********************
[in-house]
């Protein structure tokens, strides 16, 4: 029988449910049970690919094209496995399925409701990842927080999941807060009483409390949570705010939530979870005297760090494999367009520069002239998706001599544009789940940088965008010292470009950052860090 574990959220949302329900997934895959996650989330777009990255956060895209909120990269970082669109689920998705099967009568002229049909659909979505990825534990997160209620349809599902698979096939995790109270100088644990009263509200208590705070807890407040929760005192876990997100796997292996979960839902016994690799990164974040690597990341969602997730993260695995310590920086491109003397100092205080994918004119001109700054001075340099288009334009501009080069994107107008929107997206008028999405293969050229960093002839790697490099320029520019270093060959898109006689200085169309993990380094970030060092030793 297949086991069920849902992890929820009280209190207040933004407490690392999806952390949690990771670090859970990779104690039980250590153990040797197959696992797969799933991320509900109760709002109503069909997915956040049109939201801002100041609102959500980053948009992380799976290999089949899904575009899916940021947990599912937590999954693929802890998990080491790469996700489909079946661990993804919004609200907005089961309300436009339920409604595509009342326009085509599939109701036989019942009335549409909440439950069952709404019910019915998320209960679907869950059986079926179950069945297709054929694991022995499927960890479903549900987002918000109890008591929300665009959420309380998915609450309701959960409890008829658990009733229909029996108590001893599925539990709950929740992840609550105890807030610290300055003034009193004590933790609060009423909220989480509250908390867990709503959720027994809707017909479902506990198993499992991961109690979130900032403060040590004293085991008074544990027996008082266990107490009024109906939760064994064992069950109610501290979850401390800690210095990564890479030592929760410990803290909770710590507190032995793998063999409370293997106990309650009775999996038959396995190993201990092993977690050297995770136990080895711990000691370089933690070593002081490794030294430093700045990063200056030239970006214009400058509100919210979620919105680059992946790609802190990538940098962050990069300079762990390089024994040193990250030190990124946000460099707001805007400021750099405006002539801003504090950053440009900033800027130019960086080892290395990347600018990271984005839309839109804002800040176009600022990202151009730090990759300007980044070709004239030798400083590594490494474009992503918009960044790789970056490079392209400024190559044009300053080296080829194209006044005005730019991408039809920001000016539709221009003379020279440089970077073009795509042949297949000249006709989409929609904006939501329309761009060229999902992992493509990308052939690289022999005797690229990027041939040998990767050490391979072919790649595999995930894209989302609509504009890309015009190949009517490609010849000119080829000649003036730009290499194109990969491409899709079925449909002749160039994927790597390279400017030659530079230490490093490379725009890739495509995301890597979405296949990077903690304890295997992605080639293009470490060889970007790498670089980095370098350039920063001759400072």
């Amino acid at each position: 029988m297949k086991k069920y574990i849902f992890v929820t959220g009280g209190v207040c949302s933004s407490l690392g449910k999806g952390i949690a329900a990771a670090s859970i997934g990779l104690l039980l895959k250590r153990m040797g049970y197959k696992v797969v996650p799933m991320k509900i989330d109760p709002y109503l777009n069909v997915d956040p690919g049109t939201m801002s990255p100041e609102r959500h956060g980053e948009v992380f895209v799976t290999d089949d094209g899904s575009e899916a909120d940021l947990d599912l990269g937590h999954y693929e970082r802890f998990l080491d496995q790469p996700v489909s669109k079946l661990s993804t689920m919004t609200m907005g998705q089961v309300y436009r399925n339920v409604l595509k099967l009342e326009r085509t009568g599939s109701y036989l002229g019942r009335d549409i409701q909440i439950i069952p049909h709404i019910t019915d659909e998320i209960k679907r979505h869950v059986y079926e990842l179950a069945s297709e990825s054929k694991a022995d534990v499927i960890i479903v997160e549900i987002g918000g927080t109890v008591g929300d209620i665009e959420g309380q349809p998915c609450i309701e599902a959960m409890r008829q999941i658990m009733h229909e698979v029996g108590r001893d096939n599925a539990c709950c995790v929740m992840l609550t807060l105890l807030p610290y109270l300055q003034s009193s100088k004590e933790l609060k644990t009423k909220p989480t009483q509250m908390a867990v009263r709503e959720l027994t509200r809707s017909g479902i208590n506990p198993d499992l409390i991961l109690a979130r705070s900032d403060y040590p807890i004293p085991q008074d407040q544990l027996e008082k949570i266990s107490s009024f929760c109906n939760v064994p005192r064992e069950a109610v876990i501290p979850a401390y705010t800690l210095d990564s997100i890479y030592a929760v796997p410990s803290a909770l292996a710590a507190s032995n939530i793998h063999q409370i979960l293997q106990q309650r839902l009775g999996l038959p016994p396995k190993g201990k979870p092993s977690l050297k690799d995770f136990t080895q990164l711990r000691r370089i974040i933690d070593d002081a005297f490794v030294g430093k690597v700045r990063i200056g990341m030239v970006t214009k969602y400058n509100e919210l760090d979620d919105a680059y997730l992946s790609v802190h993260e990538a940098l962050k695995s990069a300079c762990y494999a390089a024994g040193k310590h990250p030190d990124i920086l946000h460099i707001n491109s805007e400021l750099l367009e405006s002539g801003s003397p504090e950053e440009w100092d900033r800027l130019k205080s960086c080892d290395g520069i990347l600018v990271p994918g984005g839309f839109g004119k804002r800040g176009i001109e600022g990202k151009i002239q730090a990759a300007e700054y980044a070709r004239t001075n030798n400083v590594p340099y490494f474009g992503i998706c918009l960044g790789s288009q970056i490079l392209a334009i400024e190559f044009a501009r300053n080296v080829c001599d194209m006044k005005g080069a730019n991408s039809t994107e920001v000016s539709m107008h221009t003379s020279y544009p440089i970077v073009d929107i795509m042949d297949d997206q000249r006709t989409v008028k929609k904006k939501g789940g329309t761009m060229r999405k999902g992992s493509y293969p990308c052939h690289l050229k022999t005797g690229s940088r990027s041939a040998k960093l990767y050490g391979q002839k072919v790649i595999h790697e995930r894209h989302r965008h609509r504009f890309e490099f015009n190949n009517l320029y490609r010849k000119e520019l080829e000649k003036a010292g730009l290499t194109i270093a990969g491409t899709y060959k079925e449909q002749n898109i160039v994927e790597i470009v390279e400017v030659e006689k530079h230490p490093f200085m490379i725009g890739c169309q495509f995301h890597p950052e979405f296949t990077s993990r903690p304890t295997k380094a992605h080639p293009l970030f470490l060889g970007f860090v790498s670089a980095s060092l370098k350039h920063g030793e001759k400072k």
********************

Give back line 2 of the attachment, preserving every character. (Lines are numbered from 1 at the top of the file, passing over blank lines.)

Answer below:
């Protein structure tokens, strides 16, 4: 029988449910049970690919094209496995399925409701990842927080999941807060009483409390949570705010939530979870005297760090494999367009520069002239998706001599544009789940940088965008010292470009950052860090 574990959220949302329900997934895959996650989330777009990255956060895209909120990269970082669109689920998705099967009568002229049909659909979505990825534990997160209620349809599902698979096939995790109270100088644990009263509200208590705070807890407040929760005192876990997100796997292996979960839902016994690799990164974040690597990341969602997730993260695995310590920086491109003397100092205080994918004119001109700054001075340099288009334009501009080069994107107008929107997206008028999405293969050229960093002839790697490099320029520019270093060959898109006689200085169309993990380094970030060092030793 297949086991069920849902992890929820009280209190207040933004407490690392999806952390949690990771670090859970990779104690039980250590153990040797197959696992797969799933991320509900109760709002109503069909997915956040049109939201801002100041609102959500980053948009992380799976290999089949899904575009899916940021947990599912937590999954693929802890998990080491790469996700489909079946661990993804919004609200907005089961309300436009339920409604595509009342326009085509599939109701036989019942009335549409909440439950069952709404019910019915998320209960679907869950059986079926179950069945297709054929694991022995499927960890479903549900987002918000109890008591929300665009959420309380998915609450309701959960409890008829658990009733229909029996108590001893599925539990709950929740992840609550105890807030610290300055003034009193004590933790609060009423909220989480509250908390867990709503959720027994809707017909479902506990198993499992991961109690979130900032403060040590004293085991008074544990027996008082266990107490009024109906939760064994064992069950109610501290979850401390800690210095990564890479030592929760410990803290909770710590507190032995793998063999409370293997106990309650009775999996038959396995190993201990092993977690050297995770136990080895711990000691370089933690070593002081490794030294430093700045990063200056030239970006214009400058509100919210979620919105680059992946790609802190990538940098962050990069300079762990390089024994040193990250030190990124946000460099707001805007400021750099405006002539801003504090950053440009900033800027130019960086080892290395990347600018990271984005839309839109804002800040176009600022990202151009730090990759300007980044070709004239030798400083590594490494474009992503918009960044790789970056490079392209400024190559044009300053080296080829194209006044005005730019991408039809920001000016539709221009003379020279440089970077073009795509042949297949000249006709989409929609904006939501329309761009060229999902992992493509990308052939690289022999005797690229990027041939040998990767050490391979072919790649595999995930894209989302609509504009890309015009190949009517490609010849000119080829000649003036730009290499194109990969491409899709079925449909002749160039994927790597390279400017030659530079230490490093490379725009890739495509995301890597979405296949990077903690304890295997992605080639293009470490060889970007790498670089980095370098350039920063001759400072």